Ponca City man convicted of manslaughter in 2002, sent back to prisonNovember 23, 2020 | Courts|Featured
NEWKIRK — A Ponca City man charged in Kay County with murder in 1998 and later convicted of manslaughter and sentenced to prison has been sent back to prison.
James Clinton Parker, 42, was accused and convicted of killing 13-month old Adam Allie, a toddler who was in his care in July of 1998.
Court records show the child was in his care when Ponca City police received a 911 call reporting the child was choking. Police said Parker, who was dating the boy’s mother at the time, told officers he fed bread to the child to make him be quiet.
The child was taken to Children’s Hospital in Oklahoma City where he died.
On Aug. 10, 1998, Parker entered a not guilty plea to first degree murder. Doctors at St. Joesph Regional Hospital and Children’s Hospital , police officers and EMT’s testified during a preliminary hearing held on Aug. 31, that was continued until Nov. 4, 1998.
Attorneys, James Schaefer and the late Ken Holmes represented Parker. The pair would later withdraw from the case.
A jury trail began on Oct. 18, 1999.
Testimony in the eight day trial included a doctor at Children’s Hospital in Oklahoma City testifying that the boy choked on a “huge wad” of bread and that it would have been impossible for the child to have put that much bread in his throat by himself.
Then PCPD Det. Jimmie Sherron testified that Parker said he wasn’t feeling well when the child became upset so he fed him bread.
The child’s mother testified she left the boy in a high chair with dry cereal when she left to run an errand.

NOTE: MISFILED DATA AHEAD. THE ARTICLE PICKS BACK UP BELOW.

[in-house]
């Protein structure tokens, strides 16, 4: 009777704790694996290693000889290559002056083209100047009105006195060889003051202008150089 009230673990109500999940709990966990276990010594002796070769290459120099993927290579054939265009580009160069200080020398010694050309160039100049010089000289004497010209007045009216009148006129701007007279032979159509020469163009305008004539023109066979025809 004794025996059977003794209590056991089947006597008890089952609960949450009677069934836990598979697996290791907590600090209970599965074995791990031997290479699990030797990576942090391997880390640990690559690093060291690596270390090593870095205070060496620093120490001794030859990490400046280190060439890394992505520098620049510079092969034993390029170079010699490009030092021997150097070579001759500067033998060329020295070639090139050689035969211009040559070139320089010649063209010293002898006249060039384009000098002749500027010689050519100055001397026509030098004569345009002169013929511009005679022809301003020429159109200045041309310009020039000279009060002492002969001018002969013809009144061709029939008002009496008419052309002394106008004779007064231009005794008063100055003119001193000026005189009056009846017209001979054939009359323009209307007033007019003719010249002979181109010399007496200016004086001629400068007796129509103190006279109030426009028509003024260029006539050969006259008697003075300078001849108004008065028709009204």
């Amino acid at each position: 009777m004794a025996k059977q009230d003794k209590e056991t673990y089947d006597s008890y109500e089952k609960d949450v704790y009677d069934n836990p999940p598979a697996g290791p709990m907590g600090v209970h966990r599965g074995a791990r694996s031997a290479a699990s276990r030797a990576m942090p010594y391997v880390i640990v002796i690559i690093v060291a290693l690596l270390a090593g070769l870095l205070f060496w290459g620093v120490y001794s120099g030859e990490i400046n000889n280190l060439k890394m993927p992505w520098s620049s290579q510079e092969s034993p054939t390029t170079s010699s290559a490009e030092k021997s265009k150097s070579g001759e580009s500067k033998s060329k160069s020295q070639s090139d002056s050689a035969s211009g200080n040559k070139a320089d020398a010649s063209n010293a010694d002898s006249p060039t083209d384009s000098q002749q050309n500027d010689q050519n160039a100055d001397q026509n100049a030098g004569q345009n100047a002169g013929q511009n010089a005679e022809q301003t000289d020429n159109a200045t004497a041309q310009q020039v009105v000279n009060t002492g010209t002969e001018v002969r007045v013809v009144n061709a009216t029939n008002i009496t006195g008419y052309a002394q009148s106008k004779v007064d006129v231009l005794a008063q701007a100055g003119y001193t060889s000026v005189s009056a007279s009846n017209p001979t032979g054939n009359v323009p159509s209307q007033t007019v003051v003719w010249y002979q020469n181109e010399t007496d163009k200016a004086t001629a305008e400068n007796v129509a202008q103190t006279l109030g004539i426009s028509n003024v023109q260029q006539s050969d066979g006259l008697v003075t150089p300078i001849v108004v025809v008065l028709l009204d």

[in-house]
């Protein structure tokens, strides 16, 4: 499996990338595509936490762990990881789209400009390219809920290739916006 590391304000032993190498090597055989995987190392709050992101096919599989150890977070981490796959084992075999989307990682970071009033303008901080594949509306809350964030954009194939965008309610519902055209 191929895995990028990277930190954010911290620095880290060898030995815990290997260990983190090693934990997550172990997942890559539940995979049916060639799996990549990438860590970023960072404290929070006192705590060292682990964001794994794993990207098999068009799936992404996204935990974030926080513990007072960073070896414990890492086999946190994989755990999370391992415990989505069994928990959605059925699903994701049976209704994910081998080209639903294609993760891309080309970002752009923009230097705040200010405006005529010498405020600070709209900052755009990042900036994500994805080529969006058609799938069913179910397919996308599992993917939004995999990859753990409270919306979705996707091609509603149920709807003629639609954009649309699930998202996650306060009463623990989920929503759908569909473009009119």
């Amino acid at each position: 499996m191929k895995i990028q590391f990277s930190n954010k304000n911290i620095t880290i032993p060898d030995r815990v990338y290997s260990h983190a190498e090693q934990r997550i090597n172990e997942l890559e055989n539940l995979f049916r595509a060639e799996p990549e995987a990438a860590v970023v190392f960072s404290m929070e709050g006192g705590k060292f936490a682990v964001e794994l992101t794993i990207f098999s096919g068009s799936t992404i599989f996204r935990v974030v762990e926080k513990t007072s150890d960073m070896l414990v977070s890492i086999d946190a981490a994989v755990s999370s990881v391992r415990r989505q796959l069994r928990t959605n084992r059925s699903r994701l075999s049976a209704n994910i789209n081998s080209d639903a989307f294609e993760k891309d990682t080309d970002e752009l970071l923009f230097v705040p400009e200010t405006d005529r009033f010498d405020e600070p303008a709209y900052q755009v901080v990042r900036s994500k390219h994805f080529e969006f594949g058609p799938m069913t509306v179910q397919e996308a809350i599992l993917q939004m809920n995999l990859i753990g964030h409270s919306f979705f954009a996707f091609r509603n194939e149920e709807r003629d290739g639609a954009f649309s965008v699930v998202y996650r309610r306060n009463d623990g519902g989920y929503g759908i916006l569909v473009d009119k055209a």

As the jury entered their second hour of deliberations, Parker agreed to end the trial and plead no contest to a lesser charge of first degree manslaughter.
On Jan. 6, 2000, then Associate District Judge Leslie Page sentenced Parker 21 years in prison with all but four years suspended.
Parker was released from prison on Feb. 11, 2002.
On Dec. 14, 2017, Parker was charged with driving while under the influence, inhaling toxic vapors, leaving the scene of an accident involving damage and resisting an officer and on Feb. 1, 2018, he was charged with a misdemeanor count of assault and battery in the presence of a minor.
Parker entered a guilty plea to the charges. The domestic charge was dismissed. A motion to revoke the suspended sentence in the manslaughter case was granted.
Judge David Bandy sentenced Parker to 17 years in prison and one year in the county jail on the 2017 charge. He was booked in the county jail on Oct. 26. District Attorney Brian Hermanson said Parker will have to serve at least 15 years in prison before being released.